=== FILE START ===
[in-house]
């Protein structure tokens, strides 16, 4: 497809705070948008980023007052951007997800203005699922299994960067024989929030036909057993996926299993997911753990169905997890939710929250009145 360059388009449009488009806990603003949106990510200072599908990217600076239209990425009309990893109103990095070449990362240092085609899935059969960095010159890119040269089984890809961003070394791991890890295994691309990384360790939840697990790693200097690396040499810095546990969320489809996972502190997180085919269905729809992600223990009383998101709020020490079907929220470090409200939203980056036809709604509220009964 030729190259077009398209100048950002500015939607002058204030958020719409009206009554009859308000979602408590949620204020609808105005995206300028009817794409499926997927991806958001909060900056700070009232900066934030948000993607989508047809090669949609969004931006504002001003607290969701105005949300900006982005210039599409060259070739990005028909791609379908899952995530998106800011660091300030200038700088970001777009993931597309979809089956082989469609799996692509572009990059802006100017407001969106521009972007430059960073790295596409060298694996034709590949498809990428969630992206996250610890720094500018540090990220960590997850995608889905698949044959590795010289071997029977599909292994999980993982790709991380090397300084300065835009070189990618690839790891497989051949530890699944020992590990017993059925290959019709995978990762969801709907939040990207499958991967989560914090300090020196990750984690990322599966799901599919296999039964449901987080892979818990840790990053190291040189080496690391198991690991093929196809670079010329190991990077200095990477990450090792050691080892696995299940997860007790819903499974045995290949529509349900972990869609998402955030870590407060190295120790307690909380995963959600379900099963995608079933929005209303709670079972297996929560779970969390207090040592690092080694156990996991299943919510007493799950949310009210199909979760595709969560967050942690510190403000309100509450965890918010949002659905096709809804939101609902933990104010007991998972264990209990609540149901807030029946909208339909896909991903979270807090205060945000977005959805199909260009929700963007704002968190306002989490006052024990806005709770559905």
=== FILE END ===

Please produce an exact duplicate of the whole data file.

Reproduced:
[in-house]
């Protein structure tokens, strides 16, 4: 497809705070948008980023007052951007997800203005699922299994960067024989929030036909057993996926299993997911753990169905997890939710929250009145 360059388009449009488009806990603003949106990510200072599908990217600076239209990425009309990893109103990095070449990362240092085609899935059969960095010159890119040269089984890809961003070394791991890890295994691309990384360790939840697990790693200097690396040499810095546990969320489809996972502190997180085919269905729809992600223990009383998101709020020490079907929220470090409200939203980056036809709604509220009964 030729190259077009398209100048950002500015939607002058204030958020719409009206009554009859308000979602408590949620204020609808105005995206300028009817794409499926997927991806958001909060900056700070009232900066934030948000993607989508047809090669949609969004931006504002001003607290969701105005949300900006982005210039599409060259070739990005028909791609379908899952995530998106800011660091300030200038700088970001777009993931597309979809089956082989469609799996692509572009990059802006100017407001969106521009972007430059960073790295596409060298694996034709590949498809990428969630992206996250610890720094500018540090990220960590997850995608889905698949044959590795010289071997029977599909292994999980993982790709991380090397300084300065835009070189990618690839790891497989051949530890699944020992590990017993059925290959019709995978990762969801709907939040990207499958991967989560914090300090020196990750984690990322599966799901599919296999039964449901987080892979818990840790990053190291040189080496690391198991690991093929196809670079010329190991990077200095990477990450090792050691080892696995299940997860007790819903499974045995290949529509349900972990869609998402955030870590407060190295120790307690909380995963959600379900099963995608079933929005209303709670079972297996929560779970969390207090040592690092080694156990996991299943919510007493799950949310009210199909979760595709969560967050942690510190403000309100509450965890918010949002659905096709809804939101609902933990104010007991998972264990209990609540149901807030029946909208339909896909991903979270807090205060945000977005959805199909260009929700963007704002968190306002989490006052024990806005709770559905």